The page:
I was inspired by this New Town, first by its unique geography, then surprised and intrigued by its underlying multifaceted stories behind its existence. The fishponds and marshland were previously not known to me, because of its isolated nature apart from the country, and its urban irrelevance to the city centre.
These artworks showcase my conceptual exploration of Tin Shui Wai in its diverse peoples and landscapes that inspires my project.
A Home for Heart and Hope - Dusk on the Promenade
Mental health is grounded in community support, and being able to communicate and share. To translate these considerations formally, it is important to understand how communal housing functions and can be designed to encourage positive relationships.
Bamboo as scaffolding: Synonymous with Hong Kong as a drop of water in the sea, it is used for most major construction projects as an sustainable alternative to steel. The bound and woven bamboo culms with green nylon draped over the side of a skyscraper strikes a chord in every HongKonger’s memory, and is rooted in the traditional housing typologies of both HK and China through structure and aesthetic.
Bamboo as a biocomposite material: The relative abundance of bamboo as scaffolding, and the waste generated by the construction industry when some poles become “structurally insufficient”, sparks ideas on how to repurpose the material in a cylical manner.
A Home for Heart and Hope - Greenhouse Tower
Core through community is first achieved through strength in self. The unit typology is directly influenced by a self-sufficient system that embodies the ecosystem it resides in, and gives as much as it takes.
The quick sketch describes a possible vertical strategy that connects an agricultural system, with a home system, to an aquacultural system; all raised the very fish ponds that developers seek to build over.
The inevitability of these land sale processes infuriated me, and my choice of site was a direct demonstration of the possibilities beyond the standardised.
An architecture is developed around the three principles: Aquaculture, Mangroves, and Highrise, with a specific focus on protecting and enhancing the wetlands.
A Home for Heart and Hope - Students and Families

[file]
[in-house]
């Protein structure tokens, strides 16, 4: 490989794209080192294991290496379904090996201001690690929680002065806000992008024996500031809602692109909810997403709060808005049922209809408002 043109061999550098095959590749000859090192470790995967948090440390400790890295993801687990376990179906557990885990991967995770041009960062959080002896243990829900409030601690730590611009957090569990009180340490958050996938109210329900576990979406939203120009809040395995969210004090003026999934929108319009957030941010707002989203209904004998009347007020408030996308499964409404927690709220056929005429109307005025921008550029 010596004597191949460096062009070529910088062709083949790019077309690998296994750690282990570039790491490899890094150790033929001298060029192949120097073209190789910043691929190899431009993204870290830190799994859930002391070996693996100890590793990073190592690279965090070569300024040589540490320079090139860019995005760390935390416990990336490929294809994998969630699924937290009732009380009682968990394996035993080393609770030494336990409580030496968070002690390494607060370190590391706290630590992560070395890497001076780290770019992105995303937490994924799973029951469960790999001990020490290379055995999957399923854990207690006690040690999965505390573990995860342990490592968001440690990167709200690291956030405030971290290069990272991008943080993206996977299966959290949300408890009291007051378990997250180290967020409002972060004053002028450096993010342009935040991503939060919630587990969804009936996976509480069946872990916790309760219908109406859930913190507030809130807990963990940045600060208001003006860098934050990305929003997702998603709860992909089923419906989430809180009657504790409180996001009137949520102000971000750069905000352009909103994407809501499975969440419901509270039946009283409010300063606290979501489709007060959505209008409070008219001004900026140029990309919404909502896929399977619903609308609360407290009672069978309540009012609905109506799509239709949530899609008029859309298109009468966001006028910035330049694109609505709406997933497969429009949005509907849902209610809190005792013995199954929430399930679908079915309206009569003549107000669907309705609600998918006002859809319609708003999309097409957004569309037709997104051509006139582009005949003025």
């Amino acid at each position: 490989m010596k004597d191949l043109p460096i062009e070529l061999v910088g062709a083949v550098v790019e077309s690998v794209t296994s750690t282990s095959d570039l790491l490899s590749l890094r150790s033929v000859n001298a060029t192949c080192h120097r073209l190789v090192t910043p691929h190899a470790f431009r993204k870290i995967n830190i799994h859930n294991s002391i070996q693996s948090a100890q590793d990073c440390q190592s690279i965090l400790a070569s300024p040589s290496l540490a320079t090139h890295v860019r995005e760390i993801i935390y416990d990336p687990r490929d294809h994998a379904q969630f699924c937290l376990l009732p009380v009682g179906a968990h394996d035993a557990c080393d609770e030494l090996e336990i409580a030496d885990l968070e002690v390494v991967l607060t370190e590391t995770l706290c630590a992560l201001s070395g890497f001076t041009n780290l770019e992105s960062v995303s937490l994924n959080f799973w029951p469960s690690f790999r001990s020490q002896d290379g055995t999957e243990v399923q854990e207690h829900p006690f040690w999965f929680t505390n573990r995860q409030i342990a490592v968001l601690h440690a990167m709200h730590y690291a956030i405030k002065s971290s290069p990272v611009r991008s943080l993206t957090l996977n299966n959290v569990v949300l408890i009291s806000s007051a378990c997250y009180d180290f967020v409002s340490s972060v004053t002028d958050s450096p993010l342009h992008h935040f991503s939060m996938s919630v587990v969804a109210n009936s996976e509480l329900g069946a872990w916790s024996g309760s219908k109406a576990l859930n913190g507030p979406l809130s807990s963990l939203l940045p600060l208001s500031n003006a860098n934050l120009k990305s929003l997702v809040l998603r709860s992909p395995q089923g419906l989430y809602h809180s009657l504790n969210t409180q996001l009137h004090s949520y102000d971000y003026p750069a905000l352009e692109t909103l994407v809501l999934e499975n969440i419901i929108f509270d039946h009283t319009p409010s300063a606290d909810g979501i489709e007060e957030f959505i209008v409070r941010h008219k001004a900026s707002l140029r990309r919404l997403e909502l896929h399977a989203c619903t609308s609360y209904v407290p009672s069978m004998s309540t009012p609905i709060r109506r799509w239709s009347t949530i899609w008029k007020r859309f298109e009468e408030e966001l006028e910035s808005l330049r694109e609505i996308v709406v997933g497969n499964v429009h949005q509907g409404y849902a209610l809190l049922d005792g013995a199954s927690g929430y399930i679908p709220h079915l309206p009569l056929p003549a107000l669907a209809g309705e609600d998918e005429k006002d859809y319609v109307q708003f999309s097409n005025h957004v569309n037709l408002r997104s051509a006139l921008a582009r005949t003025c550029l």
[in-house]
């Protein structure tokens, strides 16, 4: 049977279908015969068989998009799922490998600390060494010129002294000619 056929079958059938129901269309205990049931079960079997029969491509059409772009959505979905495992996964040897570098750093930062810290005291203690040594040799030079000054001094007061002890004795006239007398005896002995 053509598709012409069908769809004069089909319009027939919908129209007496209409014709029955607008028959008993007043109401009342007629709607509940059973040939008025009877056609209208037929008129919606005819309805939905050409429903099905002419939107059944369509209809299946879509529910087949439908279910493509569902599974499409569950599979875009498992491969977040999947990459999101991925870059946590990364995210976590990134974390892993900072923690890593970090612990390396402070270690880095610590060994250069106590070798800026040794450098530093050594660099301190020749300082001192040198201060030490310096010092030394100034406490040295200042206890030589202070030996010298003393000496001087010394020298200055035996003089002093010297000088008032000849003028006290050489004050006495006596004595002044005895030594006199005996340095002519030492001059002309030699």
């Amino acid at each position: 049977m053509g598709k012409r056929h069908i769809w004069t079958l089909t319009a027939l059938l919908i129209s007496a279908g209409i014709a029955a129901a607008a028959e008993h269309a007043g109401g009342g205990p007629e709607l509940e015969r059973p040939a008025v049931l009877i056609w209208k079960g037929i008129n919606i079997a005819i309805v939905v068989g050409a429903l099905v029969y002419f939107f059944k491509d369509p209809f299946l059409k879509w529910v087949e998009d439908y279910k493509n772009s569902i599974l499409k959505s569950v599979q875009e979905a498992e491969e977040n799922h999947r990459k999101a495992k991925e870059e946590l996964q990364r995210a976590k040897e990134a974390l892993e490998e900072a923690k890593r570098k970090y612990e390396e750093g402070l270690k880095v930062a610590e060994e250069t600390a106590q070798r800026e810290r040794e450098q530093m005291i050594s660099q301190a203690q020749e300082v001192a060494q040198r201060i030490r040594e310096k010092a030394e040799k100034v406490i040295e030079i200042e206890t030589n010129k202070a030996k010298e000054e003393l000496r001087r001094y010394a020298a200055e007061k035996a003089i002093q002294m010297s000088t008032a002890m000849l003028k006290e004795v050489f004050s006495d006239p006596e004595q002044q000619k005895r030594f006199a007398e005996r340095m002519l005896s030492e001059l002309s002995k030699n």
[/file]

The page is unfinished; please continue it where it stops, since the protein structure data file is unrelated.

The fundamental typology looks at agriculture as a space for productivity and self-care, to be able to instill a sense of self-sufficiency and healthy living. It first tackles the provision of food, then income through an integrated place to stay in. Interweaving an interior greenhouse between two student units create a dynamic in-between space for both units. The style is reminscient of the practice of a “dragons gate” in skyscrapers that spiritually connect people, and serves as a vital ventilation channel for the sub-tropical climate.
The residences are interconnected at different floors to allow for interactions across the complex to encourage social support and mutual connection.
Enriching people and place through an empathetic and lively international design sense
Final year project
A Home for Heart and Hope
I was awarded, by Loughborough University Architecture, an end-of-year award for the Most Innovative Space, which was presented by AHR Architects.
I engaged in the UCL's Bartlett Summer School programme, and was awarded the Best Project prize, where our collaborated on an interactive theatre that draws from the collective experiences of light and reflection to retell the story of Camden.
Working at Wimberly, Allison, Tong and Goo UK was an enriching experience, and I learned and engaged with architectural practice thoroughly through my placement year.
I assisted in designing a residential and mixed use masterplan in New Cairo, Egypt, with a strong emphasis in parametric design feasibilities, urban planning layouts, and housing typological design. I contributed to the design of residential development in Xi’an, China, on tower design planning packages, associated facilities detailed design features, as well as novel experience in landscape design. Furthermore, I supported the project architect on a mixed use masterplan in El Shorouk, Egypt. We represented the firm as masterplanning consultants to develop a conceptual vision incorporating a lagoon within the residential development.